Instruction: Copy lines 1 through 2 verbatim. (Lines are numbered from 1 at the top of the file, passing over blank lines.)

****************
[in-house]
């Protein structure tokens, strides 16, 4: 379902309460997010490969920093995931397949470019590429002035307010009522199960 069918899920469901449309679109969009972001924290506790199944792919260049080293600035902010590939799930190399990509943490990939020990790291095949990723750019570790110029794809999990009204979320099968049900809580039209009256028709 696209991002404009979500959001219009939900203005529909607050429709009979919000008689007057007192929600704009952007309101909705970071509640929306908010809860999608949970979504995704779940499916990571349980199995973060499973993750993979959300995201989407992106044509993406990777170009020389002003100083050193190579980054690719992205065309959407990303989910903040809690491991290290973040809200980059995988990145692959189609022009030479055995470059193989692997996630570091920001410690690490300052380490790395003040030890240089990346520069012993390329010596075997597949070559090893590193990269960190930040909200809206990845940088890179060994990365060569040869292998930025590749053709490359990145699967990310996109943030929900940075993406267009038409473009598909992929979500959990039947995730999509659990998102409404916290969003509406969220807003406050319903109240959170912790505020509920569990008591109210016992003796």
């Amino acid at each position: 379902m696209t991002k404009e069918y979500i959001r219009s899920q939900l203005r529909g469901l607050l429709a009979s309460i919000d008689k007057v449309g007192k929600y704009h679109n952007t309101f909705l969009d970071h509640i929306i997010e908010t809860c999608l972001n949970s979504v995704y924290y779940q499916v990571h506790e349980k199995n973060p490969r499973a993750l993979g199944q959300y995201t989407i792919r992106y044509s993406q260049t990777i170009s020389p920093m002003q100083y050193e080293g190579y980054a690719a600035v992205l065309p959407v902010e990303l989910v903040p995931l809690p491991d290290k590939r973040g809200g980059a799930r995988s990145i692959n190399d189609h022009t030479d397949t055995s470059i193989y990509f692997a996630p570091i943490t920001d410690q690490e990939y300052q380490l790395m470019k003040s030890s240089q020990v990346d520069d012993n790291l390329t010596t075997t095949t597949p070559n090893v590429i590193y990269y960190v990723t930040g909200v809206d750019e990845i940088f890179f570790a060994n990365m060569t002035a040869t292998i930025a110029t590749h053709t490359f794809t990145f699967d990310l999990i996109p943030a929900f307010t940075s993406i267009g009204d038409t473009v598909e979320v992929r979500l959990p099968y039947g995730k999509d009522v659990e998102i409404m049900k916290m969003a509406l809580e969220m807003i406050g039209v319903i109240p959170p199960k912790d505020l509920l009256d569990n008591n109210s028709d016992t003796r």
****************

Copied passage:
[in-house]
């Protein structure tokens, strides 16, 4: 379902309460997010490969920093995931397949470019590429002035307010009522199960 069918899920469901449309679109969009972001924290506790199944792919260049080293600035902010590939799930190399990509943490990939020990790291095949990723750019570790110029794809999990009204979320099968049900809580039209009256028709 696209991002404009979500959001219009939900203005529909607050429709009979919000008689007057007192929600704009952007309101909705970071509640929306908010809860999608949970979504995704779940499916990571349980199995973060499973993750993979959300995201989407992106044509993406990777170009020389002003100083050193190579980054690719992205065309959407990303989910903040809690491991290290973040809200980059995988990145692959189609022009030479055995470059193989692997996630570091920001410690690490300052380490790395003040030890240089990346520069012993390329010596075997597949070559090893590193990269960190930040909200809206990845940088890179060994990365060569040869292998930025590749053709490359990145699967990310996109943030929900940075993406267009038409473009598909992929979500959990039947995730999509659990998102409404916290969003509406969220807003406050319903109240959170912790505020509920569990008591109210016992003796």